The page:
His question today?
Was Gandhi really a good person, or did his devotion to pacifism blind him to other good that really needed to be done? His refusal to engage in any kind of violence meant he refused to participate in WWII, even though he knew Hitler was horrifying and needed to be stopped, so he basically said that he knew Hitler had to be stopped, but it would be somebody else's problem to stop him so that he could go on being a pacifist. Or would his pacifist resistance have ever worked if everyone had signed on? Which is it? Can you be so stuck on one path, that you fail to see that you are letting great evil happen around you just so you can stick to what you said, or does that make it more important that you stick to your principals? How do you know to that degree that you are right?
Big stuff for a 12YO. He just told me he did put it into his journal, so I know it will be there to look back on and remember the question later, and I know him well enough to know that he will want to wrestle with it again later.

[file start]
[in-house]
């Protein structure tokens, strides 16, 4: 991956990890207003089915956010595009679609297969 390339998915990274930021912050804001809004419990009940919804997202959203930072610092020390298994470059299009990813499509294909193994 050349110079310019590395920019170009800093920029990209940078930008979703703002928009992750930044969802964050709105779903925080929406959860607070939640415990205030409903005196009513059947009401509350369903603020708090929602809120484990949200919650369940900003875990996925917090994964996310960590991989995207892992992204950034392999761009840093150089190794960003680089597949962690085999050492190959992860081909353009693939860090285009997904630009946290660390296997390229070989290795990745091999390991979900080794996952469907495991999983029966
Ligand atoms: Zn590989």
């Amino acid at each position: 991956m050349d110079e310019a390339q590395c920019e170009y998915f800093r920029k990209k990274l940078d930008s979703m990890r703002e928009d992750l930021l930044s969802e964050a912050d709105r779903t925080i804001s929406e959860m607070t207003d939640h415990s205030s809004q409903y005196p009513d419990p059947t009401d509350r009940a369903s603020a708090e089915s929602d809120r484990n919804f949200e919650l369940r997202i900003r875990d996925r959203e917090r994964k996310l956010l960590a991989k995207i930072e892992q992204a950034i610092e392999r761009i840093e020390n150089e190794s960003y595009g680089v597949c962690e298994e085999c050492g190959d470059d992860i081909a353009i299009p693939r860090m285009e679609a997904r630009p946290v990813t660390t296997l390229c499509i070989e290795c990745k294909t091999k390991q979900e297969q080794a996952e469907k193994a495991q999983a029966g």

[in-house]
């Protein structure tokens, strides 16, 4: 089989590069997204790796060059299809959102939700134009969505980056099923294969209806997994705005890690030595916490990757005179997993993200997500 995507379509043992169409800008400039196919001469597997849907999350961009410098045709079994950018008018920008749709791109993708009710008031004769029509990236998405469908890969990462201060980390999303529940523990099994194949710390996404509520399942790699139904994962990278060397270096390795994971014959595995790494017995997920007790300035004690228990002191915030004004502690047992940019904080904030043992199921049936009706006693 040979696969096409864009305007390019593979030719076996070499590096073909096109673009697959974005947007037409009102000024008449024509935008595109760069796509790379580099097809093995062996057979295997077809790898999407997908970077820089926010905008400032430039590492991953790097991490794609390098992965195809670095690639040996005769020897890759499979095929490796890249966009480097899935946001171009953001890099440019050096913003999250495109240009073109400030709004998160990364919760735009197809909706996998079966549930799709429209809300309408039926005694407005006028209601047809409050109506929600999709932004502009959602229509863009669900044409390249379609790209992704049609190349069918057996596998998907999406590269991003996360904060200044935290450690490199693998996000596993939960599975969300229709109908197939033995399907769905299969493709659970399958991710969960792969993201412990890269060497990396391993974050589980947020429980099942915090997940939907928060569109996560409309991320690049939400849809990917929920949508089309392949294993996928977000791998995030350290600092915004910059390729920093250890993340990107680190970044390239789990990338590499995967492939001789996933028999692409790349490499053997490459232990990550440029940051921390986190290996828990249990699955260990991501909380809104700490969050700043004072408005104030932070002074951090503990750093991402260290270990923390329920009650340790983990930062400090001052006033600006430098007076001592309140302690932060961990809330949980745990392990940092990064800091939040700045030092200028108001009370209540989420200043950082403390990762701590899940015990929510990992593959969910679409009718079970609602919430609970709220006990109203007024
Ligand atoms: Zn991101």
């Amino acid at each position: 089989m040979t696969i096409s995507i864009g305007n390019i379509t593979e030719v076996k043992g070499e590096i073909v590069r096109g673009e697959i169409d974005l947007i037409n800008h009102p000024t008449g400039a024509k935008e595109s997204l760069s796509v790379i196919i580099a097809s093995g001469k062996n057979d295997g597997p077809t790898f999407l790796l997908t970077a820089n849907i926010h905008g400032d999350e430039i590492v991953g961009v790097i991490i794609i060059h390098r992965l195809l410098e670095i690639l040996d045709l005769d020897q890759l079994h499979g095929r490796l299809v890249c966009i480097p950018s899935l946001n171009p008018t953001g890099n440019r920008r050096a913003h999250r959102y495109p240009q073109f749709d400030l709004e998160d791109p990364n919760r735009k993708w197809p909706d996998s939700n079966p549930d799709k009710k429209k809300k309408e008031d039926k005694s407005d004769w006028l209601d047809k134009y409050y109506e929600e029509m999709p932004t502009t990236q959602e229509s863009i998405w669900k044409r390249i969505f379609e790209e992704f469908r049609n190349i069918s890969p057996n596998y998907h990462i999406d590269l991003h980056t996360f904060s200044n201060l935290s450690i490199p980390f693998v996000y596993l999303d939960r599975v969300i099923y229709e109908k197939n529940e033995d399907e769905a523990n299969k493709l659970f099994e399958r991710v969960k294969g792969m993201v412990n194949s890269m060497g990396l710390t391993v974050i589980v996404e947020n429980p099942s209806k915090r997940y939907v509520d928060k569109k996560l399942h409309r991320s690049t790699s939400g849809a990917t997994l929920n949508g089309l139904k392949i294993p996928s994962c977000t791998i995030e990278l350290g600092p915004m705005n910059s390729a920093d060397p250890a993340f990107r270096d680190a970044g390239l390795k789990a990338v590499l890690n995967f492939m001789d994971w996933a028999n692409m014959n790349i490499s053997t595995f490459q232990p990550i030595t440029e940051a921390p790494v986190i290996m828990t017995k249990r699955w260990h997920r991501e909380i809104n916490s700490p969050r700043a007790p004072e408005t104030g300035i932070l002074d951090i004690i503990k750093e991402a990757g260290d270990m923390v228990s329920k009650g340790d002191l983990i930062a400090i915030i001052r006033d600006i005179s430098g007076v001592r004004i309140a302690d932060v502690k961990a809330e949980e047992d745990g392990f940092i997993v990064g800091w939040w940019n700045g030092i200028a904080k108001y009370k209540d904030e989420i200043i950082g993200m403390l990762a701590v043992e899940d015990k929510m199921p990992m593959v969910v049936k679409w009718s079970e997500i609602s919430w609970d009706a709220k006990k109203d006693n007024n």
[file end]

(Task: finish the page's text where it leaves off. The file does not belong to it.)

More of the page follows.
I look forward to an amazing essay from him in a few years.
I encourage anyone, of any age, to grab a journal of some type and just start jotting stuff down-- names of places, unusual names, vocabulary words, funny stuff people say, news events of the weird, and yes, these questions that pop into your head. It may take as little as 30 seconds a day. Put them into your pensieve, and you may be surprised at what could pop out years or decades later. It may not net you a few billion pounds, but it may help you sleep at night, because your thoughts have been safely stored for later.
Thanks for reading!
PS I included a link to Prof Trefethen's collection of index card thoughts below!
Monday, July 8, 2013
The more I have planned for the boys in a given day, the higher the likelihood that at least one will sleep in late.
corollary one: The boy for whom I had planned the most one-on-one work will be the one who sleeps in.
corollary two: The more non-school-related stuff I planned to do for myself after school is done for the day, the later the child will sleep in.
corollary three: As pertains to Jen's First Law, it turns out that resistance is NOT futile.